The interaction between ongoing task demands and cue focality, and its effect on prospective memory performance

Windless, Rebecca (2016) The interaction between ongoing task demands and cue focality, and its effect on prospective memory performance. Undergraduate thesis, University of Chichester.

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Abstract

Prospective memory is the practise of forming intentions and remembering to execute these intentions at the desired time. Previous research has highlighted many factors that can influence prospective memory performance. The aim of the current study was to explore varying levels of focality and view their interaction with high and low ongoing task demands and what effect this interaction will have on prospective memory performance. A 2 (high/ low task demands) x 3 (focal/semi-focal/non-focal) mixed design was used where ongoing task demands was a between-participants variable and focality was a within-participant variable. Results found no significant effect of ongoing task demands (F(1, 48) = .234, MSE = .218, p = .631, ηp² = .005), nor a significant interaction effect (F(2,96) = .958, p = .387, MSE = 1.355, ηp² = .020). However, there was a significant effect of focality (F(2, 96) = 39.141, p ≤ .001, ηp² = .449), which finds that semi-focal cues produce the worst prospective memory performance. These results are related back to the multi-process framework, and implications as well as future directions are discussed.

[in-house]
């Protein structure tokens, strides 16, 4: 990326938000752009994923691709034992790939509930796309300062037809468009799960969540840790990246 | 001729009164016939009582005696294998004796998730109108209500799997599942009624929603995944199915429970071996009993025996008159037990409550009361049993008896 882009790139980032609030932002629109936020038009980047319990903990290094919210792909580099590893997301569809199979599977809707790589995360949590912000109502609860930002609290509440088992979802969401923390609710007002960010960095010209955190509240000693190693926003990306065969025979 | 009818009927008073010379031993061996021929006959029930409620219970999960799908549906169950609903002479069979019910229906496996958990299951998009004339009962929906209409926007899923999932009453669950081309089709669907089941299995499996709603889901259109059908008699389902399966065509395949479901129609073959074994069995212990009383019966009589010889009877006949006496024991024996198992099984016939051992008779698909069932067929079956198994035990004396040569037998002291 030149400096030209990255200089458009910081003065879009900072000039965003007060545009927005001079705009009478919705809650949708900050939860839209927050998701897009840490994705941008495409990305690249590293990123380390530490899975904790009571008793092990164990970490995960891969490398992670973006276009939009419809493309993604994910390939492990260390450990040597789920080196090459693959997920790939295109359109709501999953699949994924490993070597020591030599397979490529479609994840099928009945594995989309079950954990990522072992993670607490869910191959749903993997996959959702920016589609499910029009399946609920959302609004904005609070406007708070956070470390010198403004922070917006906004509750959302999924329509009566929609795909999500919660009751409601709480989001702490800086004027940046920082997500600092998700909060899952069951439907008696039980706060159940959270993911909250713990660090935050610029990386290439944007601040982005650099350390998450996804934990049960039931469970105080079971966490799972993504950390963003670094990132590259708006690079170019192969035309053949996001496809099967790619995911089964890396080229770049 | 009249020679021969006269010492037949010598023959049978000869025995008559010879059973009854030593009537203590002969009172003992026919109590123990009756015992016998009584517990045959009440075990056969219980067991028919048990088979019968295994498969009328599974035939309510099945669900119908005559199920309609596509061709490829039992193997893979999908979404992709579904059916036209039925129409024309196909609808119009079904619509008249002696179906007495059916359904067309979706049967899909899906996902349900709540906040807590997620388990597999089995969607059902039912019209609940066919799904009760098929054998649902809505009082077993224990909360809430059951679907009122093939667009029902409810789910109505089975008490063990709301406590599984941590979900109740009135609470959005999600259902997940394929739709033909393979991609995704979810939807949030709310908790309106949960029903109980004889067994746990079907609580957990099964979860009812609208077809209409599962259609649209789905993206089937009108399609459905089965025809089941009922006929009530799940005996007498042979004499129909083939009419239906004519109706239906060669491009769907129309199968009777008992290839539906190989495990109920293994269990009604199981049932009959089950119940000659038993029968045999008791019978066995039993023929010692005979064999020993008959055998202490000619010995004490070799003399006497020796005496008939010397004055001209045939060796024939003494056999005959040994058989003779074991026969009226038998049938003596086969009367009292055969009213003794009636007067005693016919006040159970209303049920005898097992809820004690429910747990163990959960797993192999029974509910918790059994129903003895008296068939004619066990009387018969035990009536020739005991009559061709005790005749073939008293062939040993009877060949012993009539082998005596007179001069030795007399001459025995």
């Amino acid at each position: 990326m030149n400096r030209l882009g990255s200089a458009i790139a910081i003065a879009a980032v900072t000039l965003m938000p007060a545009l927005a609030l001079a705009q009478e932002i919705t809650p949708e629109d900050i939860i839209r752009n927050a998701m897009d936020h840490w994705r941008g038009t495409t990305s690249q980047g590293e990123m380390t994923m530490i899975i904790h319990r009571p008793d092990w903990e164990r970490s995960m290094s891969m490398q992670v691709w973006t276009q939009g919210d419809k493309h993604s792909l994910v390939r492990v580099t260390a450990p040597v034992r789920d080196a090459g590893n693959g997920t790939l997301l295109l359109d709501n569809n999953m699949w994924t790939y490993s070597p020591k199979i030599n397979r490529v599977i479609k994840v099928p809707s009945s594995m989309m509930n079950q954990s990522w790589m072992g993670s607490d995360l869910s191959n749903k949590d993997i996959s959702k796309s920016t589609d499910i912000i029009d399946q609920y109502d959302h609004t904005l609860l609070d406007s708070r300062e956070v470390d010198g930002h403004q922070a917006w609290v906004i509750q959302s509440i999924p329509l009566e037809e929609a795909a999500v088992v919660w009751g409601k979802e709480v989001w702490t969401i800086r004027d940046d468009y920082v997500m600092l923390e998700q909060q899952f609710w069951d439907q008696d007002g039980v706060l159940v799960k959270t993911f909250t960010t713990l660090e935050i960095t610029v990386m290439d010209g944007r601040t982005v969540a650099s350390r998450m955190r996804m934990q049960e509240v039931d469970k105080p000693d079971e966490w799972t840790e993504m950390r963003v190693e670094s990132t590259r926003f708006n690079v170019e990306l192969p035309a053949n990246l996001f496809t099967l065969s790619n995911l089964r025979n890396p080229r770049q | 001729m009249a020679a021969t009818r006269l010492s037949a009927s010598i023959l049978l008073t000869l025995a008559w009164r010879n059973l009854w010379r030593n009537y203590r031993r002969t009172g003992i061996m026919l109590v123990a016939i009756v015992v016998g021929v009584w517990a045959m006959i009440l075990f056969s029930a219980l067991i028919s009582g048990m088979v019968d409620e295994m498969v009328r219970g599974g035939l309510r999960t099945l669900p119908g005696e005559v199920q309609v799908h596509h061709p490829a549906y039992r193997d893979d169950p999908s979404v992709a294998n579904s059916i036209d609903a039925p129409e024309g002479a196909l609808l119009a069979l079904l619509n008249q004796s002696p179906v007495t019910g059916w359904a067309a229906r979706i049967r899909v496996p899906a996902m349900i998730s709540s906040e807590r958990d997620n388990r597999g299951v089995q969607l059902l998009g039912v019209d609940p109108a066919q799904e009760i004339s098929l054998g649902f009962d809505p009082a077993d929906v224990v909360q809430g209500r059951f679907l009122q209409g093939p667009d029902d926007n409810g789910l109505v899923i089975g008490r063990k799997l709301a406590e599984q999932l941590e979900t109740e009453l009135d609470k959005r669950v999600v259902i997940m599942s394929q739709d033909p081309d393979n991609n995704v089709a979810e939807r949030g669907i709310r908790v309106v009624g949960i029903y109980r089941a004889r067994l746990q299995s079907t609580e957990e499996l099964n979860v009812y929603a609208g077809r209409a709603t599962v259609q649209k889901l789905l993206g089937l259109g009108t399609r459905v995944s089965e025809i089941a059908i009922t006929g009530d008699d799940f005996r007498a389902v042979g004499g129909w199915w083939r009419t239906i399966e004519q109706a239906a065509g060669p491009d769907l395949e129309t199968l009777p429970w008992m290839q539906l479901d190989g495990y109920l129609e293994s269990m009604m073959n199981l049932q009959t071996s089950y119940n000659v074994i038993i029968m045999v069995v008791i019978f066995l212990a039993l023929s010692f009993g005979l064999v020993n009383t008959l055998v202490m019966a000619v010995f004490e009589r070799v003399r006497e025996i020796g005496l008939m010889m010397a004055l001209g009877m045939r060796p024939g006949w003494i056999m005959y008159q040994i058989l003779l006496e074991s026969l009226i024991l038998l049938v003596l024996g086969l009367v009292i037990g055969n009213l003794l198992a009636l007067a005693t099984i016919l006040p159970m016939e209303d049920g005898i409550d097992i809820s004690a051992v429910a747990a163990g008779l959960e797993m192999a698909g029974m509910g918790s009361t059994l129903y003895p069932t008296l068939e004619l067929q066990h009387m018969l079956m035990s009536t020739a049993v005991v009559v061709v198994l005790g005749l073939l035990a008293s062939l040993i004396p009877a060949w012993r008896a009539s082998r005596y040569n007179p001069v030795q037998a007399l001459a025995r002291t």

Keywords: Prospective memory; cue focality; ongoing task demands; multi-process framework

Item Type: Thesis (Undergraduate)
Subjects: B Philosophy. Psychology. Religion > BF Psychology
Divisions: Departments > Psychology and Counselling
Undergraduate Dissertations
Depositing User: Steve Bowman
Date Deposited: 20 Jul 2016 11:07
Last Modified: 20 Jul 2016 11:07
URI: http://eprints.chi.ac.uk/id/eprint/1887

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